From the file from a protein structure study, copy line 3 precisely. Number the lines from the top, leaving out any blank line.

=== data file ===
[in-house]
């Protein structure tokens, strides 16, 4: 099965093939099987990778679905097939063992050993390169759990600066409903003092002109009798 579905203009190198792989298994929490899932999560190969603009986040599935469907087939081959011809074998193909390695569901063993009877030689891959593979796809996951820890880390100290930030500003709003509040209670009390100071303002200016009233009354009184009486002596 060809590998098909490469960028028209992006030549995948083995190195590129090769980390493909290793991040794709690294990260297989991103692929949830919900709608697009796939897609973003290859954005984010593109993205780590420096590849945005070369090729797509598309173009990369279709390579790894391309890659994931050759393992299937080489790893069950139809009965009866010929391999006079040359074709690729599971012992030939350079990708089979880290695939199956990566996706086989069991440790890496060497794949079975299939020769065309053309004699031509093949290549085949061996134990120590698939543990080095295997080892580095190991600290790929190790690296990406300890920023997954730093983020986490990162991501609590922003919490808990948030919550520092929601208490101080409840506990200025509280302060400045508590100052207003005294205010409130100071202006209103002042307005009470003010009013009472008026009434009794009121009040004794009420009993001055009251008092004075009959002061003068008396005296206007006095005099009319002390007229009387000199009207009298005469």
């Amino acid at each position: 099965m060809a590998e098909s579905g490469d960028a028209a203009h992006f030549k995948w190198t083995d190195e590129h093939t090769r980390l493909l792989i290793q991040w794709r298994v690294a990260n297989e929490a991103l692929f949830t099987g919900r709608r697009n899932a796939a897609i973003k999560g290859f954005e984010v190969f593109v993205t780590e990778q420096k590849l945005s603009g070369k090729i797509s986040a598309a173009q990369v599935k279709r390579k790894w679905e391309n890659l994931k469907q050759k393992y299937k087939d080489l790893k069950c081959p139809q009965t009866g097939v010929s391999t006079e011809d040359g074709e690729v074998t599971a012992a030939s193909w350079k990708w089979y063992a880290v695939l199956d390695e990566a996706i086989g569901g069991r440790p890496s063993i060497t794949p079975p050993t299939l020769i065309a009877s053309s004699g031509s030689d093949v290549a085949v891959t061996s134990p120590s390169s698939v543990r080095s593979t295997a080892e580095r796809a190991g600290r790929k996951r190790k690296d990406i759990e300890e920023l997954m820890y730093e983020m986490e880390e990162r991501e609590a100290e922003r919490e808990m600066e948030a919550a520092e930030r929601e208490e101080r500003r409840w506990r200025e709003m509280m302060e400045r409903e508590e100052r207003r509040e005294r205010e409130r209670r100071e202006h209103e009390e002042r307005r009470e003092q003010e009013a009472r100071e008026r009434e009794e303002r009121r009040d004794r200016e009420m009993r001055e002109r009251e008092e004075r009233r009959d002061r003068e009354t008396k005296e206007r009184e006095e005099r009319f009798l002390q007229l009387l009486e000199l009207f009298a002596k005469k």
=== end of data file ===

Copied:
């Amino acid at each position: 099965m060809a590998e098909s579905g490469d960028a028209a203009h992006f030549k995948w190198t083995d190195e590129h093939t090769r980390l493909l792989i290793q991040w794709r298994v690294a990260n297989e929490a991103l692929f949830t099987g919900r709608r697009n899932a796939a897609i973003k999560g290859f954005e984010v190969f593109v993205t780590e990778q420096k590849l945005s603009g070369k090729i797509s986040a598309a173009q990369v599935k279709r390579k790894w679905e391309n890659l994931k469907q050759k393992y299937k087939d080489l790893k069950c081959p139809q009965t009866g097939v010929s391999t006079e011809d040359g074709e690729v074998t599971a012992a030939s193909w350079k990708w089979y063992a880290v695939l199956d390695e990566a996706i086989g569901g069991r440790p890496s063993i060497t794949p079975p050993t299939l020769i065309a009877s053309s004699g031509s030689d093949v290549a085949v891959t061996s134990p120590s390169s698939v543990r080095s593979t295997a080892e580095r796809a190991g600290r790929k996951r190790k690296d990406i759990e300890e920023l997954m820890y730093e983020m986490e880390e990162r991501e609590a100290e922003r919490e808990m600066e948030a919550a520092e930030r929601e208490e101080r500003r409840w506990r200025e709003m509280m302060e400045r409903e508590e100052r207003r509040e005294r205010e409130r209670r100071e202006h209103e009390e002042r307005r009470e003092q003010e009013a009472r100071e008026r009434e009794e303002r009121r009040d004794r200016e009420m009993r001055e002109r009251e008092e004075r009233r009959d002061r003068e009354t008396k005296e206007r009184e006095e005099r009319f009798l002390q007229l009387l009486e000199l009207f009298a002596k005469k």